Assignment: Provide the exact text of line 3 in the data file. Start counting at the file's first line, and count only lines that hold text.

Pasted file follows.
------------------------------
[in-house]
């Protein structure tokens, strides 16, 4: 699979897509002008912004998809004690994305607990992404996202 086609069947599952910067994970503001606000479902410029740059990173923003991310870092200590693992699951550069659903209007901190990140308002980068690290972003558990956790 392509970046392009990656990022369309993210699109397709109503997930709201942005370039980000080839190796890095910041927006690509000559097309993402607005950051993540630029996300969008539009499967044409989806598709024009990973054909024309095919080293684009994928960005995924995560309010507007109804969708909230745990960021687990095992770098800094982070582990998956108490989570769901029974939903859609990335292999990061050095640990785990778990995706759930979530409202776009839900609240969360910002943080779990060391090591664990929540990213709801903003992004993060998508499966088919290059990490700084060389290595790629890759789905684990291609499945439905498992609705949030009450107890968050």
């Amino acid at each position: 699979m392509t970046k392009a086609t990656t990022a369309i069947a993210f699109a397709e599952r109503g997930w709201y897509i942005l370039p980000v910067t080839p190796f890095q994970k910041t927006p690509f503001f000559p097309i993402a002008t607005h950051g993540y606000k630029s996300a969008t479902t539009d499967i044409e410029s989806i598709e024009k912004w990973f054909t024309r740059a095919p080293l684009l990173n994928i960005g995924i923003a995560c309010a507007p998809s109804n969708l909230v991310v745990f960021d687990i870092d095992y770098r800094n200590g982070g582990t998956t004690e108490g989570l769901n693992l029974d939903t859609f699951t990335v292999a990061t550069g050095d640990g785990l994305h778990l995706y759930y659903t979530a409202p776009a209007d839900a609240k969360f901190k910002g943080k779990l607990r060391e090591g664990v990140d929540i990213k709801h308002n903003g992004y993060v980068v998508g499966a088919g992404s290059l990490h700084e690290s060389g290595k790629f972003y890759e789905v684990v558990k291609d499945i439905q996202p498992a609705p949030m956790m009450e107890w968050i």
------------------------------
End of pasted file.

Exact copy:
């Amino acid at each position: 699979m392509t970046k392009a086609t990656t990022a369309i069947a993210f699109a397709e599952r109503g997930w709201y897509i942005l370039p980000v910067t080839p190796f890095q994970k910041t927006p690509f503001f000559p097309i993402a002008t607005h950051g993540y606000k630029s996300a969008t479902t539009d499967i044409e410029s989806i598709e024009k912004w990973f054909t024309r740059a095919p080293l684009l990173n994928i960005g995924i923003a995560c309010a507007p998809s109804n969708l909230v991310v745990f960021d687990i870092d095992y770098r800094n200590g982070g582990t998956t004690e108490g989570l769901n693992l029974d939903t859609f699951t990335v292999a990061t550069g050095d640990g785990l994305h778990l995706y759930y659903t979530a409202p776009a209007d839900a609240k969360f901190k910002g943080k779990l607990r060391e090591g664990v990140d929540i990213k709801h308002n903003g992004y993060v980068v998508g499966a088919g992404s290059l990490h700084e690290s060389g290595k790629f972003y890759e789905v684990v558990k291609d499945i439905q996202p498992a609705p949030m956790m009450e107890w968050i």